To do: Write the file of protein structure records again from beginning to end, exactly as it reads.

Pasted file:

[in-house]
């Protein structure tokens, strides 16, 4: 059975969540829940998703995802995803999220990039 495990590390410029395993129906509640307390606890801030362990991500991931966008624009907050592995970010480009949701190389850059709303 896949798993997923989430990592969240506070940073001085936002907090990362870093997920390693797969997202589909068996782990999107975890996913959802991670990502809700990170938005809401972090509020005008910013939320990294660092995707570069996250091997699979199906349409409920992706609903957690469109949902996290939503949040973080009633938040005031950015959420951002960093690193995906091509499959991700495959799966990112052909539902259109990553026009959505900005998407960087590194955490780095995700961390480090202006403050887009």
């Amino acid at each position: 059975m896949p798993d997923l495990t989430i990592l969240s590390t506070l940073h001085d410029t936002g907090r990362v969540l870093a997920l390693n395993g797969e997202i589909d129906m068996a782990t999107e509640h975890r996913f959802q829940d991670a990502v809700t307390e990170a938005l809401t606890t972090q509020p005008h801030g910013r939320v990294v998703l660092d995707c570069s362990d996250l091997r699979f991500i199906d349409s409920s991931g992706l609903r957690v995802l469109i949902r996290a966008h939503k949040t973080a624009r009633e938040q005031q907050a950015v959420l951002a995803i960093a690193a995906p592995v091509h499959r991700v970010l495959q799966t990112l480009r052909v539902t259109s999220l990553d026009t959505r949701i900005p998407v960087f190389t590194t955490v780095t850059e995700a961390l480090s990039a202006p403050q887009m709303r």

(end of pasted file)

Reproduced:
[in-house]
């Protein structure tokens, strides 16, 4: 059975969540829940998703995802995803999220990039 495990590390410029395993129906509640307390606890801030362990991500991931966008624009907050592995970010480009949701190389850059709303 896949798993997923989430990592969240506070940073001085936002907090990362870093997920390693797969997202589909068996782990999107975890996913959802991670990502809700990170938005809401972090509020005008910013939320990294660092995707570069996250091997699979199906349409409920992706609903957690469109949902996290939503949040973080009633938040005031950015959420951002960093690193995906091509499959991700495959799966990112052909539902259109990553026009959505900005998407960087590194955490780095995700961390480090202006403050887009």
């Amino acid at each position: 059975m896949p798993d997923l495990t989430i990592l969240s590390t506070l940073h001085d410029t936002g907090r990362v969540l870093a997920l390693n395993g797969e997202i589909d129906m068996a782990t999107e509640h975890r996913f959802q829940d991670a990502v809700t307390e990170a938005l809401t606890t972090q509020p005008h801030g910013r939320v990294v998703l660092d995707c570069s362990d996250l091997r699979f991500i199906d349409s409920s991931g992706l609903r957690v995802l469109i949902r996290a966008h939503k949040t973080a624009r009633e938040q005031q907050a950015v959420l951002a995803i960093a690193a995906p592995v091509h499959r991700v970010l495959q799966t990112l480009r052909v539902t259109s999220l990553d026009t959505r949701i900005p998407v960087f190389t590194t955490v780095t850059e995700a961390l480090s990039a202006p403050q887009m709303r």